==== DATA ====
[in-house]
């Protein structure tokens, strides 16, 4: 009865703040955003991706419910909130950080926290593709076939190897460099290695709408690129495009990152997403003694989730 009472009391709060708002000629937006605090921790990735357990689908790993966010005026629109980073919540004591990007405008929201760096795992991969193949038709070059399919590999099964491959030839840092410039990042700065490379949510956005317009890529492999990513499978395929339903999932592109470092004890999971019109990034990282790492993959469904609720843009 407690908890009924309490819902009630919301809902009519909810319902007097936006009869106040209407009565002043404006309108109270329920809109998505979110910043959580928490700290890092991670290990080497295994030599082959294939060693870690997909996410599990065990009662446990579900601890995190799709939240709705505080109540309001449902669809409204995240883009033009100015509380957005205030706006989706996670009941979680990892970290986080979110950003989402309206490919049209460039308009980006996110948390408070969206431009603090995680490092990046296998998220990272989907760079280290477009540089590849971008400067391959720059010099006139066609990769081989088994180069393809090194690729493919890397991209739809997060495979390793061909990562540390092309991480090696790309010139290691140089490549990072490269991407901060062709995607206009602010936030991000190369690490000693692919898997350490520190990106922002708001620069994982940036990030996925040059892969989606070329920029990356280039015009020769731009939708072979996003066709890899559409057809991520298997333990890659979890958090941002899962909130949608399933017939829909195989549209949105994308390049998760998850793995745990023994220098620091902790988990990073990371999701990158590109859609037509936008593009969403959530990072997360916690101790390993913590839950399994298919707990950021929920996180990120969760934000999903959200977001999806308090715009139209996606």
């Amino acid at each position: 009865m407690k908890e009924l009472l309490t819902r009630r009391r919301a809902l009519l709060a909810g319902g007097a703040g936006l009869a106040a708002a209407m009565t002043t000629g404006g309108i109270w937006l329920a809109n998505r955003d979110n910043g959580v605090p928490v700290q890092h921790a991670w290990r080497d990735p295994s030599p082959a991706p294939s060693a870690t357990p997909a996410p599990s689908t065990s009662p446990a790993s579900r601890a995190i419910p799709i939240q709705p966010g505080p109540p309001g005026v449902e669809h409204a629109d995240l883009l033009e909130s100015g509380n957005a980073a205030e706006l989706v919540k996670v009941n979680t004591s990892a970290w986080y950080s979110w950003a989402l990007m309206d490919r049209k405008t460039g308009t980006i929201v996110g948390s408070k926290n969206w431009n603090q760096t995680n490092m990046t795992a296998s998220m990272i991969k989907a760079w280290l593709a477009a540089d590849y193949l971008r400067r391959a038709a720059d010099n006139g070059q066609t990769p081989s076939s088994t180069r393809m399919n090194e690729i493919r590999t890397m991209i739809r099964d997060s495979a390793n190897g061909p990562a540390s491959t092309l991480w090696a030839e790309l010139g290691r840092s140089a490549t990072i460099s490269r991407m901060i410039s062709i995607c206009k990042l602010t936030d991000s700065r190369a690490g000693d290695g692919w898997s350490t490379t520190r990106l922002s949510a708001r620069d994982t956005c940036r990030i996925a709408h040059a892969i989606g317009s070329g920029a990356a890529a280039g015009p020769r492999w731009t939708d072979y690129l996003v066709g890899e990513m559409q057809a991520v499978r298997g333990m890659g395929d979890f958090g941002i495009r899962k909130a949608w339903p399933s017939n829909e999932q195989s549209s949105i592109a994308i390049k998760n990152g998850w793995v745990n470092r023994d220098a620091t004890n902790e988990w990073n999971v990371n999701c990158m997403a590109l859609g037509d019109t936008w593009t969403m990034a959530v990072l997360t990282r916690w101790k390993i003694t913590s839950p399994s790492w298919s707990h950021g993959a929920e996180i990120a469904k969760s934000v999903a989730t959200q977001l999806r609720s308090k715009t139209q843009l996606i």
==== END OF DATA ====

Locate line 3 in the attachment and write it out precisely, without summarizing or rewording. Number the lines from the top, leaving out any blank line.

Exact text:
């Amino acid at each position: 009865m407690k908890e009924l009472l309490t819902r009630r009391r919301a809902l009519l709060a909810g319902g007097a703040g936006l009869a106040a708002a209407m009565t002043t000629g404006g309108i109270w937006l329920a809109n998505r955003d979110n910043g959580v605090p928490v700290q890092h921790a991670w290990r080497d990735p295994s030599p082959a991706p294939s060693a870690t357990p997909a996410p599990s689908t065990s009662p446990a790993s579900r601890a995190i419910p799709i939240q709705p966010g505080p109540p309001g005026v449902e669809h409204a629109d995240l883009l033009e909130s100015g509380n957005a980073a205030e706006l989706v919540k996670v009941n979680t004591s990892a970290w986080y950080s979110w950003a989402l990007m309206d490919r049209k405008t460039g308009t980006i929201v996110g948390s408070k926290n969206w431009n603090q760096t995680n490092m990046t795992a296998s998220m990272i991969k989907a760079w280290l593709a477009a540089d590849y193949l971008r400067r391959a038709a720059d010099n006139g070059q066609t990769p081989s076939s088994t180069r393809m399919n090194e690729i493919r590999t890397m991209i739809r099964d997060s495979a390793n190897g061909p990562a540390s491959t092309l991480w090696a030839e790309l010139g290691r840092s140089a490549t990072i460099s490269r991407m901060i410039s062709i995607c206009k990042l602010t936030d991000s700065r190369a690490g000693d290695g692919w898997s350490t490379t520190r990106l922002s949510a708001r620069d994982t956005c940036r990030i996925a709408h040059a892969i989606g317009s070329g920029a990356a890529a280039g015009p020769r492999w731009t939708d072979y690129l996003v066709g890899e990513m559409q057809a991520v499978r298997g333990m890659g395929d979890f958090g941002i495009r899962k909130a949608w339903p399933s017939n829909e999932q195989s549209s949105i592109a994308i390049k998760n990152g998850w793995v745990n470092r023994d220098a620091t004890n902790e988990w990073n999971v990371n999701c990158m997403a590109l859609g037509d019109t936008w593009t969403m990034a959530v990072l997360t990282r916690w101790k390993i003694t913590s839950p399994s790492w298919s707990h950021g993959a929920e996180i990120a469904k969760s934000v999903a989730t959200q977001l999806r609720s308090k715009t139209q843009l996606i």